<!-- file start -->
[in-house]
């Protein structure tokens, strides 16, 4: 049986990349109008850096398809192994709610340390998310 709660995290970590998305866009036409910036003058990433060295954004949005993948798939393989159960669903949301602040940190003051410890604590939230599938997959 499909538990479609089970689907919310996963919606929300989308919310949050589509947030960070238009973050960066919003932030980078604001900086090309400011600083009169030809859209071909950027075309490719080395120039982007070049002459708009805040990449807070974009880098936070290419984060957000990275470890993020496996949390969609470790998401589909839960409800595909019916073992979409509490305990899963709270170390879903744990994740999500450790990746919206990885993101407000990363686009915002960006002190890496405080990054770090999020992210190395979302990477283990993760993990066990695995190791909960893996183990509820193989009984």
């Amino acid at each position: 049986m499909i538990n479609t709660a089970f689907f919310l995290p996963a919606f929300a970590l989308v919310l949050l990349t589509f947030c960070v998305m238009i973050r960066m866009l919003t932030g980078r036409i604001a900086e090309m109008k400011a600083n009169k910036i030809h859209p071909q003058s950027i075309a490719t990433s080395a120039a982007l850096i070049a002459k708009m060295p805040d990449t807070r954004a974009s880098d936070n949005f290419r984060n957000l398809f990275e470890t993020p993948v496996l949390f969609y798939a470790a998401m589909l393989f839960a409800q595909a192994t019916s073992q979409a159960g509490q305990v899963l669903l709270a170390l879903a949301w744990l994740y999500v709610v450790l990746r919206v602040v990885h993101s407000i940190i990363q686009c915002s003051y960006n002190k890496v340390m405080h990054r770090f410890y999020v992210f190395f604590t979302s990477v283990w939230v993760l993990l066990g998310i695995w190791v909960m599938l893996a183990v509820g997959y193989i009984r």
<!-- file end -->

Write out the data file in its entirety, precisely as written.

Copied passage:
[in-house]
């Protein structure tokens, strides 16, 4: 049986990349109008850096398809192994709610340390998310 709660995290970590998305866009036409910036003058990433060295954004949005993948798939393989159960669903949301602040940190003051410890604590939230599938997959 499909538990479609089970689907919310996963919606929300989308919310949050589509947030960070238009973050960066919003932030980078604001900086090309400011600083009169030809859209071909950027075309490719080395120039982007070049002459708009805040990449807070974009880098936070290419984060957000990275470890993020496996949390969609470790998401589909839960409800595909019916073992979409509490305990899963709270170390879903744990994740999500450790990746919206990885993101407000990363686009915002960006002190890496405080990054770090999020992210190395979302990477283990993760993990066990695995190791909960893996183990509820193989009984």
């Amino acid at each position: 049986m499909i538990n479609t709660a089970f689907f919310l995290p996963a919606f929300a970590l989308v919310l949050l990349t589509f947030c960070v998305m238009i973050r960066m866009l919003t932030g980078r036409i604001a900086e090309m109008k400011a600083n009169k910036i030809h859209p071909q003058s950027i075309a490719t990433s080395a120039a982007l850096i070049a002459k708009m060295p805040d990449t807070r954004a974009s880098d936070n949005f290419r984060n957000l398809f990275e470890t993020p993948v496996l949390f969609y798939a470790a998401m589909l393989f839960a409800q595909a192994t019916s073992q979409a159960g509490q305990v899963l669903l709270a170390l879903a949301w744990l994740y999500v709610v450790l990746r919206v602040v990885h993101s407000i940190i990363q686009c915002s003051y960006n002190k890496v340390m405080h990054r770090f410890y999020v992210f190395f604590t979302s990477v283990w939230v993760l993990l066990g998310i695995w190791v909960m599938l893996a183990v509820g997959y193989i009984r």